Across the country, a variety of urban regions are adopting the strive model for reviving, restoring, and preserving their most precious resource -- the next generation.  Cincinnati Strive Together writes:

Education is perhaps the most important engine of economic growth and individual financial gain, and there is little doubt that our success in growing a stronger economy and lifting incomes will depend on getting better results in education, cradle to career.  To achieve these results, for every child, every step of the way, from cradle to career Greater Cincinnati leaders at all levels of the education, nonprofit, community, civic, and philanthropic sectors are working together as part of the Strive Partnership to tackle some of our most pressing challenges, and to take advantage of some of our biggest opportunities.
As such, the Strive Partnership serves as a catalyst for working together, across sectors, and along the educational continuum, to drive better results in education, so that every child is Prepared for school, Supported inside and outside of school, Succeeds in school, Enrolls in some form of postsecondary education and Graduates and enters a career.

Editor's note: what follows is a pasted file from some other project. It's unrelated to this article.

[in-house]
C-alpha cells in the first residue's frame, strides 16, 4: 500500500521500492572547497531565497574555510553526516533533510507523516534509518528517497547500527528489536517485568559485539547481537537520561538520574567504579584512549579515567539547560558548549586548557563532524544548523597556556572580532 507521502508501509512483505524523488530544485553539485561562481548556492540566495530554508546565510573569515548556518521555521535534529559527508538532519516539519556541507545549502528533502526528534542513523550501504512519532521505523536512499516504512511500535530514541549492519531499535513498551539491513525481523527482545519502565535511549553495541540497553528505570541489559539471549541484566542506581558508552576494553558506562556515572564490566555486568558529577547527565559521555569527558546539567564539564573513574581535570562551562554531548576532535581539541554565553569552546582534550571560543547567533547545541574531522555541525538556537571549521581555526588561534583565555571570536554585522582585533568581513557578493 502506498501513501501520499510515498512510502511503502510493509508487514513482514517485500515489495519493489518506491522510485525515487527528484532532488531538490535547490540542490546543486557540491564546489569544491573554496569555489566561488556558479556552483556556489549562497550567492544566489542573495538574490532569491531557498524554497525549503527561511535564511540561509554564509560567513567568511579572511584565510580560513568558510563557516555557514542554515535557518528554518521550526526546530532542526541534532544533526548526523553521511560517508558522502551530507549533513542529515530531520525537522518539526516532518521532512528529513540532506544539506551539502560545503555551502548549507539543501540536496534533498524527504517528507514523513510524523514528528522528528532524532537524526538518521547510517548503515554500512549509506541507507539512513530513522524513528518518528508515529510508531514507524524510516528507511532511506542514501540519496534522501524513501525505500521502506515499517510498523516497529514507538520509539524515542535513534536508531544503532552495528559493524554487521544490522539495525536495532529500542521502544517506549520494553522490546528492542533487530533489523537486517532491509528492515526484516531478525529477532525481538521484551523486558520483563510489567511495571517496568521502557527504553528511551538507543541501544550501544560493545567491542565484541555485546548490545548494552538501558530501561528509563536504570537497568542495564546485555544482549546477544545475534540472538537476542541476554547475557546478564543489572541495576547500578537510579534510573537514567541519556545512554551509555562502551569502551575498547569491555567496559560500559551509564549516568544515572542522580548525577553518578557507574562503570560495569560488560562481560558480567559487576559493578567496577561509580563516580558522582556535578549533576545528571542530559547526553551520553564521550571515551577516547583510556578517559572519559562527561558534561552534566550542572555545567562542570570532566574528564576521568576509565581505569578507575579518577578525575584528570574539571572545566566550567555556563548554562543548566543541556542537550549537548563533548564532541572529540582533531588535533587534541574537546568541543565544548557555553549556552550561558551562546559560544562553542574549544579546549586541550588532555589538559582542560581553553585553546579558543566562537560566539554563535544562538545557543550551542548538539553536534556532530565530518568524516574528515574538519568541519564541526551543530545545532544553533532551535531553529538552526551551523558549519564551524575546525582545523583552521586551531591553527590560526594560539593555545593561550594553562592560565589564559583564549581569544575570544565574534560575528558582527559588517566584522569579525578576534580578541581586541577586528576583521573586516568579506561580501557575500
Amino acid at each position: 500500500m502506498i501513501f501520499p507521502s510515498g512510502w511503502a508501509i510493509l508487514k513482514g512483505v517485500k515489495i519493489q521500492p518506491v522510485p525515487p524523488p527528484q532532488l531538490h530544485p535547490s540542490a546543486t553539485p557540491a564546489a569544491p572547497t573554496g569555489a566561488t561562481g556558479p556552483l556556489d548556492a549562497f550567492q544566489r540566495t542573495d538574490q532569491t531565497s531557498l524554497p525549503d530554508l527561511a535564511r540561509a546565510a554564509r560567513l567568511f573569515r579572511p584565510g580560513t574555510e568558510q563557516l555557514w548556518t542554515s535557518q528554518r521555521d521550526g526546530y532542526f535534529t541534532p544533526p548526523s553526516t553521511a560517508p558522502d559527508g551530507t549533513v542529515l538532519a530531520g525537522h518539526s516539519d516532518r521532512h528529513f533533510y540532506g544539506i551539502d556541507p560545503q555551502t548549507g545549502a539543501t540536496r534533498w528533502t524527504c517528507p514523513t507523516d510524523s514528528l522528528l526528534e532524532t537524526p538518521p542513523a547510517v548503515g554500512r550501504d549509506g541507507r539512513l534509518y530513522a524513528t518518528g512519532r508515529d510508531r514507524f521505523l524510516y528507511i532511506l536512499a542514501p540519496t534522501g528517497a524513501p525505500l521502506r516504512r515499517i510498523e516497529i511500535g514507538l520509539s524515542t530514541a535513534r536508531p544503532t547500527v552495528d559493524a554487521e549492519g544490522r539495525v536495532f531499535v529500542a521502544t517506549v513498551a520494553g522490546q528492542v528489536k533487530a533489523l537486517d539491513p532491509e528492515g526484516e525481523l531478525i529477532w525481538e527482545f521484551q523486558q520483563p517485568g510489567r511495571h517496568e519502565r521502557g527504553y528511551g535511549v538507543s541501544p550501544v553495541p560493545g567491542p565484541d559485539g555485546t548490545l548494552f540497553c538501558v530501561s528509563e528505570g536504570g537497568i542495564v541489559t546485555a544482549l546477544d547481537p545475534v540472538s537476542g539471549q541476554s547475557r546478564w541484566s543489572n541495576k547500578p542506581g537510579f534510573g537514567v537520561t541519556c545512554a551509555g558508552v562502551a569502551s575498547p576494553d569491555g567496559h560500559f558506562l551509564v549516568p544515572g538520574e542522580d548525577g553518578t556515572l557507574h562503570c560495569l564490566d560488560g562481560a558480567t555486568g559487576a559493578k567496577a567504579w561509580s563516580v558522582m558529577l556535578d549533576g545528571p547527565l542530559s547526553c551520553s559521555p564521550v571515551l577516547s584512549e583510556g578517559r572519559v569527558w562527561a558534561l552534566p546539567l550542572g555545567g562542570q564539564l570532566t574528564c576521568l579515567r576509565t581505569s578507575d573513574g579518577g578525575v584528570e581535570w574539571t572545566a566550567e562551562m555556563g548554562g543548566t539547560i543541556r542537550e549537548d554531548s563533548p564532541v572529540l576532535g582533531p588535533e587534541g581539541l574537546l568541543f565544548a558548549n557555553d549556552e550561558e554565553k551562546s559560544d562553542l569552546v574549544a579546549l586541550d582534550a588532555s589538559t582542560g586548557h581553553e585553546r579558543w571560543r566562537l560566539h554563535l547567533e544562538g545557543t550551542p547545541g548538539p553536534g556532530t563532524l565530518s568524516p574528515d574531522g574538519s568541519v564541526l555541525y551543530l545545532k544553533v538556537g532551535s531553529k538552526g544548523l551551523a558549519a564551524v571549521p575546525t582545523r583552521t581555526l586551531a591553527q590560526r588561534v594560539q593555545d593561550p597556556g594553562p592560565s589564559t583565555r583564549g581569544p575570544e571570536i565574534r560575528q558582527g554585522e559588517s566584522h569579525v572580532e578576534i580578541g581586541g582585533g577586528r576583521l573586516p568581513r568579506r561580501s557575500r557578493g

The Portland area has adopted the Strive model as well.  "A broad coalition is coming together across Portland and Multnomah County to create an accountability framework known as cradle to career. Portland State University is leading the effort with the Leaders Roundtable, cabinet members of Mayor Sam Adams and County Commission Chair Jeff Cogen and others to replicate an approach first developed in Cincinnati.  Portland Strive's first Commmunity Report, issued in November of 2010 explains:

A community with high levels of educational attainment provides far-reaching social, cultural, and economic benefits. Evidence is clear that a better-educated population reduces unemployment, crime, welfare dependence, and the need for costly interventions and incarceration. Educational success also contributes to quality-of-life advantages such as the arts, civic engagement, and vibrant urban neighborhoods. Some of these benefits can be quantified by dollars. For example, increasing the number of individuals who earn a two-year or four-year degree by age 24 by 1 percent is estimated to boost thelocal economy by $1.6 billion annually.